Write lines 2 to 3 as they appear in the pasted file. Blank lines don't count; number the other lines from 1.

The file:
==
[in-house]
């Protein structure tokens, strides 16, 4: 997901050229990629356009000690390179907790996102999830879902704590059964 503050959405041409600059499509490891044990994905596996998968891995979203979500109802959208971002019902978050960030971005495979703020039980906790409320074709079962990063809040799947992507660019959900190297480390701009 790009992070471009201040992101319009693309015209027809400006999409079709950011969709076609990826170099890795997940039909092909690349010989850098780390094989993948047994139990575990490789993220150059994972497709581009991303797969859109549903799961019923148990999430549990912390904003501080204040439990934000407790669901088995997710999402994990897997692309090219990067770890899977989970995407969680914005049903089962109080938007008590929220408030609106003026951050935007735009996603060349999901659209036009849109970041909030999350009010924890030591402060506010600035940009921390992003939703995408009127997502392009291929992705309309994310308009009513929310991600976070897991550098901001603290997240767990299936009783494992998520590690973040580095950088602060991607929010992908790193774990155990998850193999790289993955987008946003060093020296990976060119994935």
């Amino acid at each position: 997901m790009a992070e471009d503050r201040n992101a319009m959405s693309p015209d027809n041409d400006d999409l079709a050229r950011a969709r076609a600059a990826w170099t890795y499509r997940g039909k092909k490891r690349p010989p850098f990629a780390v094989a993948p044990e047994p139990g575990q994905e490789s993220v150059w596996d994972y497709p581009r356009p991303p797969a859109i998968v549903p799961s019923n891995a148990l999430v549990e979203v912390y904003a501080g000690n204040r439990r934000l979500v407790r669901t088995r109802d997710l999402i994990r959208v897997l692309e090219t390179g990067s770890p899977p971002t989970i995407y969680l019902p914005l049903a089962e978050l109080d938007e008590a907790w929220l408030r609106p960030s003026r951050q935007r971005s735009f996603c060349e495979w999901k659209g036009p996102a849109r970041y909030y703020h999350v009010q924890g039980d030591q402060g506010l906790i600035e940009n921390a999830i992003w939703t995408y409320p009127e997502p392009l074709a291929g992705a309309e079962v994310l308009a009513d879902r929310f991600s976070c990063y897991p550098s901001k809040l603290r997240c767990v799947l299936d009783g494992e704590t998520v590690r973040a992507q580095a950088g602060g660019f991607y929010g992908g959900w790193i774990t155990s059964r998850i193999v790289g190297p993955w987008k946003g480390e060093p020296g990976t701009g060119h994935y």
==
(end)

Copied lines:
């Protein structure tokens, strides 16, 4: 997901050229990629356009000690390179907790996102999830879902704590059964 503050959405041409600059499509490891044990994905596996998968891995979203979500109802959208971002019902978050960030971005495979703020039980906790409320074709079962990063809040799947992507660019959900190297480390701009 790009992070471009201040992101319009693309015209027809400006999409079709950011969709076609990826170099890795997940039909092909690349010989850098780390094989993948047994139990575990490789993220150059994972497709581009991303797969859109549903799961019923148990999430549990912390904003501080204040439990934000407790669901088995997710999402994990897997692309090219990067770890899977989970995407969680914005049903089962109080938007008590929220408030609106003026951050935007735009996603060349999901659209036009849109970041909030999350009010924890030591402060506010600035940009921390992003939703995408009127997502392009291929992705309309994310308009009513929310991600976070897991550098901001603290997240767990299936009783494992998520590690973040580095950088602060991607929010992908790193774990155990998850193999790289993955987008946003060093020296990976060119994935």
């Amino acid at each position: 997901m790009a992070e471009d503050r201040n992101a319009m959405s693309p015209d027809n041409d400006d999409l079709a050229r950011a969709r076609a600059a990826w170099t890795y499509r997940g039909k092909k490891r690349p010989p850098f990629a780390v094989a993948p044990e047994p139990g575990q994905e490789s993220v150059w596996d994972y497709p581009r356009p991303p797969a859109i998968v549903p799961s019923n891995a148990l999430v549990e979203v912390y904003a501080g000690n204040r439990r934000l979500v407790r669901t088995r109802d997710l999402i994990r959208v897997l692309e090219t390179g990067s770890p899977p971002t989970i995407y969680l019902p914005l049903a089962e978050l109080d938007e008590a907790w929220l408030r609106p960030s003026r951050q935007r971005s735009f996603c060349e495979w999901k659209g036009p996102a849109r970041y909030y703020h999350v009010q924890g039980d030591q402060g506010l906790i600035e940009n921390a999830i992003w939703t995408y409320p009127e997502p392009l074709a291929g992705a309309e079962v994310l308009a009513d879902r929310f991600s976070c990063y897991p550098s901001k809040l603290r997240c767990v799947l299936d009783g494992e704590t998520v590690r973040a992507q580095a950088g602060g660019f991607y929010g992908g959900w790193i774990t155990s059964r998850i193999v790289g190297p993955w987008k946003g480390e060093p020296g990976t701009g060119h994935y």